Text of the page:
Saturday, 9 May 2009

Our commitment to Afghanistan

"Lord Lawson, the former Conservative chancellor, has suggested British troops leave Afghanistan as a way of cutting government spending.

"The Afghan mission was 'wholly unsuccessful', he told the BBC, and unjustifiably costly given the cuts in public spending needed in the future."

The first reaction of many will be that the author of the Lawson boom, which contributed to the economic mess we are now in, ought not to be offering advice to HM Treasury at present.

However, there is no doubt that our forces in Afghanistan, a large proportion of whom are Welsh, are making sacrifices for no visible return.

For a long time, Paddy Ashdown has argued for a co-ordinator, a sort of UN commissioner, the rĂ´le he filled in Bosnia, and one he could well have taken up if (reportedly) president Karzai had not seen such a strong-man as a threat to his own position.

As he said on The Andrew Marr Show last month: "there's no coordination. There's no plan, there's no speaking with a single voice. The British think Afghanistan's Helmand, the Dutch thinks it's Oruzgan, the Canadians think it's Kandahar, the Germans think it's the Panshir Valley, and the Americans think it's bombing from B-52s. Now if you don't have a single plan and a capacity to speak with a single voice, you're not going to get anything done."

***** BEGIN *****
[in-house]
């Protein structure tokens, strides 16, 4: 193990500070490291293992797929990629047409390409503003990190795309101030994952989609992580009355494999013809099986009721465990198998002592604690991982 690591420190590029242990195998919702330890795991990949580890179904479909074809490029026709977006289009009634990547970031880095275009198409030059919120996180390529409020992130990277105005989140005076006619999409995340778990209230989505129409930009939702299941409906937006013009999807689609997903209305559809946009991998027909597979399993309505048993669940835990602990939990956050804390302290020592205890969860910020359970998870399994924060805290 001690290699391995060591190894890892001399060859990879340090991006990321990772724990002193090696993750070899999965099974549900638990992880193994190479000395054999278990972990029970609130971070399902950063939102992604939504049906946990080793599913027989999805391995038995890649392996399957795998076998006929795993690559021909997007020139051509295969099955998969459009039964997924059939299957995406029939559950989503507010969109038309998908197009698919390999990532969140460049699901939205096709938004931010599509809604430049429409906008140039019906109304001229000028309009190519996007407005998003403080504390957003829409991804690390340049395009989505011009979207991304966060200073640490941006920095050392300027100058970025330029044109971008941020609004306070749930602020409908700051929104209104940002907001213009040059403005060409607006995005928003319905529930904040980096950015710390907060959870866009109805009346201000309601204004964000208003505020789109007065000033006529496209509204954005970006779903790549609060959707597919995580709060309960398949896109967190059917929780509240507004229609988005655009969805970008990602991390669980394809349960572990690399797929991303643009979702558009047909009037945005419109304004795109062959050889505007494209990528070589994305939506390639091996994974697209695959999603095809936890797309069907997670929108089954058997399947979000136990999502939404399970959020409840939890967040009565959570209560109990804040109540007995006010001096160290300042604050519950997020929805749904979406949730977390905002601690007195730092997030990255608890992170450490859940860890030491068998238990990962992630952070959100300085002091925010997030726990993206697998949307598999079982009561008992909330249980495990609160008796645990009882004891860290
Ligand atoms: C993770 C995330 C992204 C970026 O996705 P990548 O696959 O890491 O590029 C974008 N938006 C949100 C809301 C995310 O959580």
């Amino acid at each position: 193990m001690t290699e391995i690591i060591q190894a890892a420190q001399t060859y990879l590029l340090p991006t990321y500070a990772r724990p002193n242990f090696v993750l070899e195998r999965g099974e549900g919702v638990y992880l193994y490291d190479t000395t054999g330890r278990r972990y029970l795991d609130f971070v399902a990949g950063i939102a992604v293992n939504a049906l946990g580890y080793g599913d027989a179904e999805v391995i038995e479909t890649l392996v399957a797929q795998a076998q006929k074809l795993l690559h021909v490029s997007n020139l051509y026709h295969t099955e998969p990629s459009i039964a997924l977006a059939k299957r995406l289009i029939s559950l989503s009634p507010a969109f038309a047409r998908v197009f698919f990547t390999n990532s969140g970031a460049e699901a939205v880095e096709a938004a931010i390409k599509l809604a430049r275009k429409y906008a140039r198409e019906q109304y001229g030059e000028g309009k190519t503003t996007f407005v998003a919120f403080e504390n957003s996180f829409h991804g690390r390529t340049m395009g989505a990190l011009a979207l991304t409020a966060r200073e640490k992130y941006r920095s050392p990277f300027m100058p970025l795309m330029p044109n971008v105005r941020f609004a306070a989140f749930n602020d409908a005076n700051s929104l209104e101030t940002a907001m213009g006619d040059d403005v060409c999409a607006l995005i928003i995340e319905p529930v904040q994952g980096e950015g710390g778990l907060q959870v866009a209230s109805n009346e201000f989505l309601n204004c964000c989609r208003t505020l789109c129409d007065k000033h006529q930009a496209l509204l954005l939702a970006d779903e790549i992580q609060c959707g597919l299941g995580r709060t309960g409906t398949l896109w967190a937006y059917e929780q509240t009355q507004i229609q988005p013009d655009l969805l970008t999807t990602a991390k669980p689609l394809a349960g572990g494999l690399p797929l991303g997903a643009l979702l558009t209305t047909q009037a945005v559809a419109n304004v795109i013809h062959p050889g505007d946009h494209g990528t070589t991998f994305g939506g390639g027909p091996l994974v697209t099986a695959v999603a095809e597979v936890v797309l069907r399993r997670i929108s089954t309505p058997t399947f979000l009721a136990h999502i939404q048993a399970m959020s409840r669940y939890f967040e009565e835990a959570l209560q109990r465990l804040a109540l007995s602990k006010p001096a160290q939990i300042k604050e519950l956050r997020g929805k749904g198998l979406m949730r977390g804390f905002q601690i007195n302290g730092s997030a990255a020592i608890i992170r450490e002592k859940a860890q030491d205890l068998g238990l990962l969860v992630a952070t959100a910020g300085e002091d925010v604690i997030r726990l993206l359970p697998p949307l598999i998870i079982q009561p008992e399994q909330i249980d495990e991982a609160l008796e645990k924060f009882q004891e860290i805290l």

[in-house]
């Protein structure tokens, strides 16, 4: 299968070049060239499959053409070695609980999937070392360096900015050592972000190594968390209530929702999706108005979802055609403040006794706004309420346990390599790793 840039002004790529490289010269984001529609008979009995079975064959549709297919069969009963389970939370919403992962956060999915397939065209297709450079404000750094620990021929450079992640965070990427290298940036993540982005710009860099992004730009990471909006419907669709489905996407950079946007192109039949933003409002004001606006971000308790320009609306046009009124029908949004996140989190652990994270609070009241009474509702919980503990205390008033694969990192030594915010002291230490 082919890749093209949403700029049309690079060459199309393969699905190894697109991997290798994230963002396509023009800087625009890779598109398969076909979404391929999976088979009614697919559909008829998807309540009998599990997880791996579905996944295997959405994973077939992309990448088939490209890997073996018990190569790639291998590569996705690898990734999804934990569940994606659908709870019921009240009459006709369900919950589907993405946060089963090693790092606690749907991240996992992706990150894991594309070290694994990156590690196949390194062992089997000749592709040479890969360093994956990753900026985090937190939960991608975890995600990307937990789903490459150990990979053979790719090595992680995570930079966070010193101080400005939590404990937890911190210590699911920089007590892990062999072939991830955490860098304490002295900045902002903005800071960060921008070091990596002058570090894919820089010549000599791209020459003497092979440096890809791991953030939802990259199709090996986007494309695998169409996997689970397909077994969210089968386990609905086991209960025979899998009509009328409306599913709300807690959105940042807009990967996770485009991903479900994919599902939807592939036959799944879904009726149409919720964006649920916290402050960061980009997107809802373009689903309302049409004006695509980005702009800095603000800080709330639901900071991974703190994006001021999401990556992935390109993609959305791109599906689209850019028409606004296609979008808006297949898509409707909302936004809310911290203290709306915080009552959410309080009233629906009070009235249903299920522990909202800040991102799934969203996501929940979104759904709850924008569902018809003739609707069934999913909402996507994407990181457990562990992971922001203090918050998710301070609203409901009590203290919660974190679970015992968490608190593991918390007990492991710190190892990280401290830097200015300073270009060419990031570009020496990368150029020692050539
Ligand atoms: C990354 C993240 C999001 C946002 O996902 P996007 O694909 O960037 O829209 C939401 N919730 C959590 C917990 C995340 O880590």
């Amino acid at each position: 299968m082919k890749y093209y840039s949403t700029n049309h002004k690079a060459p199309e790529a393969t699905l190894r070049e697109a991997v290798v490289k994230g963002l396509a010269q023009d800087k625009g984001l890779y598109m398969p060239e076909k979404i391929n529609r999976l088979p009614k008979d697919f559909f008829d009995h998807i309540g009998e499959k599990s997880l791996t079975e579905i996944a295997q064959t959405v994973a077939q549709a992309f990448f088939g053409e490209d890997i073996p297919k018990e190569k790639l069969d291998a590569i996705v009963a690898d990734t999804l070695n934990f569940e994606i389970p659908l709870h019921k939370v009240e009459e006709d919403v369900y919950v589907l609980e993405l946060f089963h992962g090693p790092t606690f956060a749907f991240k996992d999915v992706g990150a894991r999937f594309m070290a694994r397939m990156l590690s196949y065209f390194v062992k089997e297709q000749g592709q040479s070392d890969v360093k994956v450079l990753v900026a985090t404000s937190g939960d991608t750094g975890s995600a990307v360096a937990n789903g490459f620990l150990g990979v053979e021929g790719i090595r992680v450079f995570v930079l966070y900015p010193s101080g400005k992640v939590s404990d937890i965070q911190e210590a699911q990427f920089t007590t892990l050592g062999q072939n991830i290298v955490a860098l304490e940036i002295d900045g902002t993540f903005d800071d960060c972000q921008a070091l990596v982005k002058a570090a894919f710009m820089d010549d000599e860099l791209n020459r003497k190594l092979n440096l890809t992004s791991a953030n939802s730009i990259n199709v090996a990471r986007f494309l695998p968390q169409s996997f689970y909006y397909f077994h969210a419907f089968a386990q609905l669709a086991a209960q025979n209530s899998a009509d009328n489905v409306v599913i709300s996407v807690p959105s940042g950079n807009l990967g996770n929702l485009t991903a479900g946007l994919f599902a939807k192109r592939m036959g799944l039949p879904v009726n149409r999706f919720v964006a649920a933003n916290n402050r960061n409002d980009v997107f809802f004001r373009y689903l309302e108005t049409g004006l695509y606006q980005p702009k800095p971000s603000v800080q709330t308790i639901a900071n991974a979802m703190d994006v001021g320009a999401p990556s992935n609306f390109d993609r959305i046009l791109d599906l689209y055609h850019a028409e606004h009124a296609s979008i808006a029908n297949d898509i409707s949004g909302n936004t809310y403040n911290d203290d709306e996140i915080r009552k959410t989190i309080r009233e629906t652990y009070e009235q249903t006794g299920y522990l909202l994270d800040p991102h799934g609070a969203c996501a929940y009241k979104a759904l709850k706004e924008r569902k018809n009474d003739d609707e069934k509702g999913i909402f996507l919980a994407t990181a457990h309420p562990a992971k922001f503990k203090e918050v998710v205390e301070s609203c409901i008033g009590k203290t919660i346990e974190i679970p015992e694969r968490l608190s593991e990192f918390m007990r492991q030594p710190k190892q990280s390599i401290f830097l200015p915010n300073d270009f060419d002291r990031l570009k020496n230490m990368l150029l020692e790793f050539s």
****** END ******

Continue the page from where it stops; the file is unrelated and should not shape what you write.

My own view is that there has also been a failure on the civil front. Pacification should have been followed up with road and rail construction, support for SMEs and trade. In such a poor country, a little aid goes a long way, and it doesn't necessarily need coordinating. There could be a mix of aid agencies and commercial organisations. Why don't our big supermarket chains look at sourcing goods in Afghanistan, initially at a loss, if necessary?

A big step which the international community could take would be to license Afghan farmers for legitimate production of poppy for medical purposes.

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